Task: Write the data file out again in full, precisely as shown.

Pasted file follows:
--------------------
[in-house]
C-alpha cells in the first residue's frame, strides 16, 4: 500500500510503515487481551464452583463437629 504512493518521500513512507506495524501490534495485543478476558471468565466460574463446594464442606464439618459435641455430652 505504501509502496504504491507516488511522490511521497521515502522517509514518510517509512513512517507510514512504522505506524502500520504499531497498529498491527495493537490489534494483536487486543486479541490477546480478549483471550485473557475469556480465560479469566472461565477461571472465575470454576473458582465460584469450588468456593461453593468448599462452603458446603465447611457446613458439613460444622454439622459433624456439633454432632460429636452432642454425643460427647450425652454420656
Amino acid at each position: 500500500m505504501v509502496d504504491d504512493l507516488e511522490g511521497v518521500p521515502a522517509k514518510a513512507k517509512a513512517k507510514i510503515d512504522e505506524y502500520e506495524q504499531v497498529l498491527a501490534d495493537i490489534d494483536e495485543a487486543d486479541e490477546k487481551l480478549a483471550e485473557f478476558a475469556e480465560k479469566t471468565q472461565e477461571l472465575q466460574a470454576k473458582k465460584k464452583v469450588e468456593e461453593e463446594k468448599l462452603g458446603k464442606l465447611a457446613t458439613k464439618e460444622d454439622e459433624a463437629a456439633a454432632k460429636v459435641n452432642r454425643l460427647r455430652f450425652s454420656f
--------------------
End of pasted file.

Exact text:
[in-house]
C-alpha cells in the first residue's frame, strides 16, 4: 500500500510503515487481551464452583463437629 504512493518521500513512507506495524501490534495485543478476558471468565466460574463446594464442606464439618459435641455430652 505504501509502496504504491507516488511522490511521497521515502522517509514518510517509512513512517507510514512504522505506524502500520504499531497498529498491527495493537490489534494483536487486543486479541490477546480478549483471550485473557475469556480465560479469566472461565477461571472465575470454576473458582465460584469450588468456593461453593468448599462452603458446603465447611457446613458439613460444622454439622459433624456439633454432632460429636452432642454425643460427647450425652454420656
Amino acid at each position: 500500500m505504501v509502496d504504491d504512493l507516488e511522490g511521497v518521500p521515502a522517509k514518510a513512507k517509512a513512517k507510514i510503515d512504522e505506524y502500520e506495524q504499531v497498529l498491527a501490534d495493537i490489534d494483536e495485543a487486543d486479541e490477546k487481551l480478549a483471550e485473557f478476558a475469556e480465560k479469566t471468565q472461565e477461571l472465575q466460574a470454576k473458582k465460584k464452583v469450588e468456593e461453593e463446594k468448599l462452603g458446603k464442606l465447611a457446613t458439613k464439618e460444622d454439622e459433624a463437629a456439633a454432632k460429636v459435641n452432642r454425643l460427647r455430652f450425652s454420656f